Saturday, 8 March 2008

On becoming an Urban Trolley-Dolly (and other adventures)

There's been much excitement in the Almost Average Household over the last few days.

We've been expecting... but not in the antenatal sense. Our deliveries have been much more straight-forward and far less painful.

I have become a regular visitor at our local market, but I have found the weight of the shopping quite strenuous. So this week I treated myself to the mother of all trollies, a beautiful black & white beauty. We're talking a gorgeous huge handbag on wheels.

I took it out on its inaugural trip into town today and it was a dream. I admit to feeling a bit self-conscious at first, as being a lady in my thirties (only just, I know) I didn't think I was ready for the Trolley Dolly Club quite yet. However, what we must remember is that we can learn a lot from our elders and trust me, after my outing today I can confirm that there are many advantages in simply wheeling your shopping around town rather than lugging it about with increasingly extending arms in a back-breaking fashion.

Before I actually left for town this morning, I also took delivery of my second arrival....The ORGANIC FRUIT & VEG BOX, which I ordered from our milkman last week. It was pretty hard to contain my excitement.

I rushed indoors...opened the box....

...and had a good rummage through the paper bags...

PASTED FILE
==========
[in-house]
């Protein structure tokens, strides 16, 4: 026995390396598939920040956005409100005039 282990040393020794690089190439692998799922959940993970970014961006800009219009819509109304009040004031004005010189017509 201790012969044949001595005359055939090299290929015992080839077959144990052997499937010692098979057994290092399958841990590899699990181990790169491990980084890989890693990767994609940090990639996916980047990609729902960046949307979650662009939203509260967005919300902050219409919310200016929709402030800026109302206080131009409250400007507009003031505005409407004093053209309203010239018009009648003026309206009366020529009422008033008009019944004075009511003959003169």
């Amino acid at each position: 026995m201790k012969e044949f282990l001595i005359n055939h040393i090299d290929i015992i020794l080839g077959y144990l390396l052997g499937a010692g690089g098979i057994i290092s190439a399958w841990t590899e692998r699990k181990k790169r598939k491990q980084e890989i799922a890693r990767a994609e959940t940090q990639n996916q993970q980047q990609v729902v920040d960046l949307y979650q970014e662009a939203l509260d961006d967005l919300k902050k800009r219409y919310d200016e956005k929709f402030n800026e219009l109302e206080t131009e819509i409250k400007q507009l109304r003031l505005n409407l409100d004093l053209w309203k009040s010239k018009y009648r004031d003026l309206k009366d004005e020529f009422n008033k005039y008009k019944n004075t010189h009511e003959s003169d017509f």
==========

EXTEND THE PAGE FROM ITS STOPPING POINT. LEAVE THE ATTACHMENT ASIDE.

It was a bit like a lucky dip and really before ordering I should have thought twice about Mr A's vegephobe tendencies. It's not that he doesn't like vegetables, but there are some that make a distinct negative impression, bringing back childhood encounters of the culinary kind that he would much rather forget.

The carrots passed muster and surprisingly the cabbage and parsnips somehow managed to go unnoticed, but one look at the swede brought about the familiar turned-up nose accompanied by the fiery comment,

"I hope you're not going to try and make me eat that!"

I guessed that was the end of the swede. Not even I could give it much of a welcome, with my own faded memories of having to eat it mashed and mixed in with potato. What a funny vegetable, loved by some but disliked by many. I thought the best plan of action was to give it to a friend of mine who is a fabulous cook as she can do wonders with extraneous vegetables.

As soon as I handed it over, she quipped,

"Veg box delivery?"

I smiled and nodded my head and she quickly revealed that she'd already taken delivery of an unwanted aubergine from her daughter this week.

"Good", I thought, blessed in the knowledge that I'd discovered an excellent orphanage for unwanted vegetables, which should be a pre-requisite of any responsible veg-box customer.
However, if Mr A is fussy about winter root vegetables, I think I may have to hold off regular orders until the summer, when more salad options are available.

In the meantime, remembering that Mr A was out for the evening I decided to start as I meant to go on and I dug into the veg box in the hope of using the ingredients to make some fresh vegetable soup.